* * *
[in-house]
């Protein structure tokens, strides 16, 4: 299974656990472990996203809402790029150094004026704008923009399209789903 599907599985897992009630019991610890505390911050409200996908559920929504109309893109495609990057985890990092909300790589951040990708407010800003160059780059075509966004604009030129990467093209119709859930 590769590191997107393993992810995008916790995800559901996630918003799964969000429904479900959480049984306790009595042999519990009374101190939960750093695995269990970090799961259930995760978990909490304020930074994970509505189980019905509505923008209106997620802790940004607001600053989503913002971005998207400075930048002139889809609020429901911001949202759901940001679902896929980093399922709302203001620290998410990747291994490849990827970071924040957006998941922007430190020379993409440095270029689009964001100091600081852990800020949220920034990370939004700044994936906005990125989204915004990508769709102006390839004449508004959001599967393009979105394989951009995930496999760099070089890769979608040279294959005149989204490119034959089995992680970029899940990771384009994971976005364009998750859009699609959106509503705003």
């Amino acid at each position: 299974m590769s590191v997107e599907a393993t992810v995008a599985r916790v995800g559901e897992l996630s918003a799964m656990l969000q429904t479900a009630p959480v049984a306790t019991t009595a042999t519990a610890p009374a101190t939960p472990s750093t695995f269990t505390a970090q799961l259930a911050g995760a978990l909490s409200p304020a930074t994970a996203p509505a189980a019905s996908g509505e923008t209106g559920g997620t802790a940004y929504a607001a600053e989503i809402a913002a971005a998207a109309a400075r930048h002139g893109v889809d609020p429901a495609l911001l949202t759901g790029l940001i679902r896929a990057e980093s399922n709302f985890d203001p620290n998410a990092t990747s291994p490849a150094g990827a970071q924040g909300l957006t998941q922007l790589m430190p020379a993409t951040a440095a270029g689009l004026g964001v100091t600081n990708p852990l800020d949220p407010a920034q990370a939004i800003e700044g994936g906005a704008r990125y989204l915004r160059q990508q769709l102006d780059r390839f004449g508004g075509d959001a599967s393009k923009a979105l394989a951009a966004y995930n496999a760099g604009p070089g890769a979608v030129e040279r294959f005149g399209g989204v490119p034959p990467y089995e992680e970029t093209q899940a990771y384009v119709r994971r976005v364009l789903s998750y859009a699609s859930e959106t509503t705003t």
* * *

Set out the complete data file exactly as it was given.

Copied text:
[in-house]
């Protein structure tokens, strides 16, 4: 299974656990472990996203809402790029150094004026704008923009399209789903 599907599985897992009630019991610890505390911050409200996908559920929504109309893109495609990057985890990092909300790589951040990708407010800003160059780059075509966004604009030129990467093209119709859930 590769590191997107393993992810995008916790995800559901996630918003799964969000429904479900959480049984306790009595042999519990009374101190939960750093695995269990970090799961259930995760978990909490304020930074994970509505189980019905509505923008209106997620802790940004607001600053989503913002971005998207400075930048002139889809609020429901911001949202759901940001679902896929980093399922709302203001620290998410990747291994490849990827970071924040957006998941922007430190020379993409440095270029689009964001100091600081852990800020949220920034990370939004700044994936906005990125989204915004990508769709102006390839004449508004959001599967393009979105394989951009995930496999760099070089890769979608040279294959005149989204490119034959089995992680970029899940990771384009994971976005364009998750859009699609959106509503705003």
């Amino acid at each position: 299974m590769s590191v997107e599907a393993t992810v995008a599985r916790v995800g559901e897992l996630s918003a799964m656990l969000q429904t479900a009630p959480v049984a306790t019991t009595a042999t519990a610890p009374a101190t939960p472990s750093t695995f269990t505390a970090q799961l259930a911050g995760a978990l909490s409200p304020a930074t994970a996203p509505a189980a019905s996908g509505e923008t209106g559920g997620t802790a940004y929504a607001a600053e989503i809402a913002a971005a998207a109309a400075r930048h002139g893109v889809d609020p429901a495609l911001l949202t759901g790029l940001i679902r896929a990057e980093s399922n709302f985890d203001p620290n998410a990092t990747s291994p490849a150094g990827a970071q924040g909300l957006t998941q922007l790589m430190p020379a993409t951040a440095a270029g689009l004026g964001v100091t600081n990708p852990l800020d949220p407010a920034q990370a939004i800003e700044g994936g906005a704008r990125y989204l915004r160059q990508q769709l102006d780059r390839f004449g508004g075509d959001a599967s393009k923009a979105l394989a951009a966004y995930n496999a760099g604009p070089g890769a979608v030129e040279r294959f005149g399209g989204v490119p034959p990467y089995e992680e970029t093209q899940a990771y384009v119709r994971r976005v364009l789903s998750y859009a699609s859930e959106t509503t705003t």